Medication adherence in people living with HIV is crucial as daily regimens prevent the virus from multiplying and mutating. A late-stage trial investigating an ingestible sensor to monitor HIV medication adherence is set to start in the upcoming weeks, according to GlobalData’s Clinical Trials Database. GlobalData is the parent company of Clinical Trials Arena.
On the other hand, antiretroviral therapies (ARTs) potentially add the risk of kidney impairment in patients with HIV infection. While ARTs have lowered the rate of kidney disease, 30% of HIV-positive patients still have renal problems. Two trials are testing various drug combinations in people who are HIV-positive and measuring the effects on renal function.
Digital pill to monitor adherence
Fenway Health recently announced its plans to conduct a clinical trial investigating medication adherence with a next-generation ingestible sensor. The nonrandomised and open-label trial (NCT05592613) will enrol 30 patients who are HIV-negative and take Gilead Sciences’ Truvada, a pre-exposure prophylaxis (PrEP), and people with HIV (PWH) on Gilead Sciences’ Biktarvy, an antiretroviral therapy (ART).
The trial aims to investigate the use of the reader as a part of a digital pill system (DPS). The DPS comprises of an “ingestible radiofrequency emitter, integrated into a standard gelatine capsule, which then over-encapsulates the study medication (PrEP or ART)”, states the ClinicalTrials.gov listing. Once ingested, the chloride ions in the stomach activate the radiofrequency emitter and project a signal which is acquired by a wearable device, a wrist-borne reader, then stores and forwards data to a smartphone. This enables on-demand access to adherence data.
Digital pills help to monitor and potentially improve medication adherence, which is critical in patients with HIV in order to get the viral load to undetectable levels and avoid developing AIDS.
The trial is not yet recruiting, and the estimated primary outcome completion date is May 2023, according to ClinicalTrials.gov.
ART injections for HIV patients with renal disease
The Allegheny-Singer Research Institute (ASRI) will be investigating ViiV Healthcare’s Cabenuva as an intramuscular (IM) injection in patients with severe renal impairment. The single-group and open-label trial (NCT05601128) will enrol 12 participants with HIV infection.
The purpose of the study is to evaluate the safety, pharmacokinetics, and tolerability of Cabenuva, an ART combination regimen, in HIV patients with kidney disease compared to historical data observed in patients with normal renal function. The researchers hypothesise that intramuscular injection may be better tolerated and easier to take than regular oral medication.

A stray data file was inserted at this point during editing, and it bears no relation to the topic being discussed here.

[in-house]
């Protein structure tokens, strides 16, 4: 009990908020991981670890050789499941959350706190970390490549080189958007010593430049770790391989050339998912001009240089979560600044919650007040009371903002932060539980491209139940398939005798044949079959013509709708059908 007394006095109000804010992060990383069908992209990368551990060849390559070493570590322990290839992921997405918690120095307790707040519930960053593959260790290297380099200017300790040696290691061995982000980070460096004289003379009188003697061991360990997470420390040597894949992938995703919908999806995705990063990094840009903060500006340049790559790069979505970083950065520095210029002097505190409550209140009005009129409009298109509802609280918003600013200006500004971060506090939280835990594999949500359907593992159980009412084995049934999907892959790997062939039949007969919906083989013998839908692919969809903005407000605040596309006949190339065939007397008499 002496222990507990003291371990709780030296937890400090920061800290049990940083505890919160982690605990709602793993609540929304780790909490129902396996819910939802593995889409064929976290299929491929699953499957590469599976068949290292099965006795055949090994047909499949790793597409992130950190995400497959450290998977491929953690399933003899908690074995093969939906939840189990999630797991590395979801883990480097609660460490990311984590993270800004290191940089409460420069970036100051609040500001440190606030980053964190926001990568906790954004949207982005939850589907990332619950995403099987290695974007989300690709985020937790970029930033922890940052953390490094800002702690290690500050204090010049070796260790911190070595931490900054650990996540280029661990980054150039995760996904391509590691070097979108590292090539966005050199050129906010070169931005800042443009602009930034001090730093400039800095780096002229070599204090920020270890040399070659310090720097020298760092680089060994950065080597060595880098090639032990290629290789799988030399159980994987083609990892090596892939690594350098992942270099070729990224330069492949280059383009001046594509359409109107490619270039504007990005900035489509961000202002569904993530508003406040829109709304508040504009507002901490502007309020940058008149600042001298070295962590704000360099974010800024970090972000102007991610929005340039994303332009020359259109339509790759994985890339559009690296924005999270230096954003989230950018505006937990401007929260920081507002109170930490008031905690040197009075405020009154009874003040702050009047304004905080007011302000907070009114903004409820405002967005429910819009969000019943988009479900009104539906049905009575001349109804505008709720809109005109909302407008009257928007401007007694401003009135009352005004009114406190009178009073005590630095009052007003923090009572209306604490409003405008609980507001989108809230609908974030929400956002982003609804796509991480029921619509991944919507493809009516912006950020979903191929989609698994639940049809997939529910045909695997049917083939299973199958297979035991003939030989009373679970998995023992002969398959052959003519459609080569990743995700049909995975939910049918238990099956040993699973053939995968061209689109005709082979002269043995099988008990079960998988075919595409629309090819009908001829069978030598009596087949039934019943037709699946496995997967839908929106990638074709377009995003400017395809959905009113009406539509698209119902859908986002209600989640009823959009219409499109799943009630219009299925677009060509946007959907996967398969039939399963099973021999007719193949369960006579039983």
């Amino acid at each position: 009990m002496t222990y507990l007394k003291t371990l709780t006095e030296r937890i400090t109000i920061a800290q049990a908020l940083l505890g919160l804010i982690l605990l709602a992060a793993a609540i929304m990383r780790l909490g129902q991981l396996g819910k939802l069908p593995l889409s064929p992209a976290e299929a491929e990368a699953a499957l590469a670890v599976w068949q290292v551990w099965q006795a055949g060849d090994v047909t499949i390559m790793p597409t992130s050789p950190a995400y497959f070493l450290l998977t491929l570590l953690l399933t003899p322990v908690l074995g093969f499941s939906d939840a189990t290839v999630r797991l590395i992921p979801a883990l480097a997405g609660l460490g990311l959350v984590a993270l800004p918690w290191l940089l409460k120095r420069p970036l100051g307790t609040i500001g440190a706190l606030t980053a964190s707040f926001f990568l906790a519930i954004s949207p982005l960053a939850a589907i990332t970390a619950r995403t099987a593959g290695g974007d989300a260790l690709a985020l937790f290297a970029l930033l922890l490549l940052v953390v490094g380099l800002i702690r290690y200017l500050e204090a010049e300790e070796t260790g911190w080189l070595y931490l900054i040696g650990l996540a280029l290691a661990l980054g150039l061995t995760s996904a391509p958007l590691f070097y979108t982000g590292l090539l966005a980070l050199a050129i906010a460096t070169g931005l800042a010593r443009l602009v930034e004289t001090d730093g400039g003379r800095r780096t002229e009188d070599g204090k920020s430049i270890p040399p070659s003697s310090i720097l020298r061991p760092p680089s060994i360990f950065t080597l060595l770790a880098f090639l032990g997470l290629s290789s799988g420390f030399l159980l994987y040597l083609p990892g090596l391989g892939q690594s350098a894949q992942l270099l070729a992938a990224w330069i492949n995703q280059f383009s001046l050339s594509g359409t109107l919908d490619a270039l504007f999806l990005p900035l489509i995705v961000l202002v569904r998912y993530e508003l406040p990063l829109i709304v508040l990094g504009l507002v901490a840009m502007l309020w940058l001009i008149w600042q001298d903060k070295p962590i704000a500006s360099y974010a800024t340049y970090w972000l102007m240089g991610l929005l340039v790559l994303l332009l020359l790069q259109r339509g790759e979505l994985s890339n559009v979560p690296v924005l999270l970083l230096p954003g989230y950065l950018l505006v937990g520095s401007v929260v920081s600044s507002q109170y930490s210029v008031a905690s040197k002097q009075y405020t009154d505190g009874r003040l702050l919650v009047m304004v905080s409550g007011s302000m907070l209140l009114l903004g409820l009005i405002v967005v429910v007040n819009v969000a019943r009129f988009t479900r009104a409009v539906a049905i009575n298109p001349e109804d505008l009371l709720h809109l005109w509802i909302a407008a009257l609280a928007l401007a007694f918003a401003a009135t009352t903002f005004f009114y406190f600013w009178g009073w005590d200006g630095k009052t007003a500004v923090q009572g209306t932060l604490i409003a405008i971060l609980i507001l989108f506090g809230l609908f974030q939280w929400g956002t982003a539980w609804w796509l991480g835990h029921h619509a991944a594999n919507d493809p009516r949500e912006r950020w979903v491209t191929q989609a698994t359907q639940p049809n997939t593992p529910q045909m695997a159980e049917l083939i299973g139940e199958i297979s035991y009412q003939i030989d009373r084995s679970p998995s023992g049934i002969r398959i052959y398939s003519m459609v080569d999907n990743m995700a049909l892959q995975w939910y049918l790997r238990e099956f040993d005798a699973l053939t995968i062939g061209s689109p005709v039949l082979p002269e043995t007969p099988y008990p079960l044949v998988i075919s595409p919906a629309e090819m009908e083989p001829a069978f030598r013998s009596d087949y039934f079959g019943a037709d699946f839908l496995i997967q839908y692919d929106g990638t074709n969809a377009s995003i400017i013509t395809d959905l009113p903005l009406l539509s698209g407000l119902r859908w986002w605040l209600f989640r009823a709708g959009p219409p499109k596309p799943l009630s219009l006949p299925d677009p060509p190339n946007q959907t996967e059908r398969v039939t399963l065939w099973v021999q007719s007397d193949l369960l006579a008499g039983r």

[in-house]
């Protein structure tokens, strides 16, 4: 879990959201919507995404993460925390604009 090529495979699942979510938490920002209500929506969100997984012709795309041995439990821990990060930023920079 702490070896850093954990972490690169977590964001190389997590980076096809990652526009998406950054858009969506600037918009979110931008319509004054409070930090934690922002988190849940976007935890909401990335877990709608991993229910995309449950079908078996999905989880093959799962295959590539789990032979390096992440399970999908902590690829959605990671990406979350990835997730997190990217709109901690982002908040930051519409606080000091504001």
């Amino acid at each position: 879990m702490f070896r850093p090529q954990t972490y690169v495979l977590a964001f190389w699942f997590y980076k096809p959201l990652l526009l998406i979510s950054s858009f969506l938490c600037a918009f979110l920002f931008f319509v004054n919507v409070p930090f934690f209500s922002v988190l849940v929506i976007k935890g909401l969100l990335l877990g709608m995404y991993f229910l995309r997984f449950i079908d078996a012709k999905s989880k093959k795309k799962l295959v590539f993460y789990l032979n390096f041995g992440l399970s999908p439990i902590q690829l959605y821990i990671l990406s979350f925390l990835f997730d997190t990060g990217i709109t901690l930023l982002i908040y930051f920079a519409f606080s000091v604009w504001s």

Cabenuva, comprising cabotegravir (CAB) and rilpivirine (RPV), was approved in January 2021. CAB is an integrase enzyme inhibitor, which is necessary for viral DNA insertion into the host’s DNA. RPV is a diarylpyrimidine non-nucleoside reverse transcriptase inhibitor (NNRTI).
First, patients will receive a daily oral dose of CAB 30mg + RPV 25mg for at least 28 days. At the first month visit, patients will be dosed with CAB 600 mg + RPV 900 mg IM injections, followed by CAB 400mg + RPV 600mg IM injections monthly from the second until the fifth month. Starting the sixth month, participants will receive monthly doses of CAB 600mg + RPV 900mg IM injections until the twelfth month.
The ClinicalTrials.gov listing specified that this study received an FDA IND exemption as this is a pilot study and does not intend to change the product labelling.
The trial is estimated to start in January 2023 and complete the primary outcome by December 2024, according to ClinicalTrials.gov.
Switching ART in virologically suppressed PWH
Mahasarakham University in Thailand is recruiting 268 Thai PWH who are virologically suppressed and taking Gilead Sciences’ Atripla, a fixed-dose ART containing efavirenz, emtricitabine, and tenofovir disoproxil.
The study aims to evaluate the virologic and renal outcomes after switching from Atripla to fixed-dose combinations of tenofovir, lamivudine, and dolutegravir (TDF/3TC/DTG), also known as TLD, or dolutegravir and lamivudine (DTG/3TC).
The randomised and open-label trial (TCTR20221117001) will start in January 2023. The primary outcome will measure the glomerular filtration rate at 24 and 48 weeks. In the TLD active comparator arm, patients will receive a fixed daily oral dose of 50mg of DTG, 300mg of 3TC and 300mg of TDF. In the DTG/3TC arm, participants will receive a daily oral dose of 50mg DTG and 300mg of 3TC.
The study has not started recruitment. The anticipated study completion date is May 2024, according to the ThaiClinicalTrials.org listing.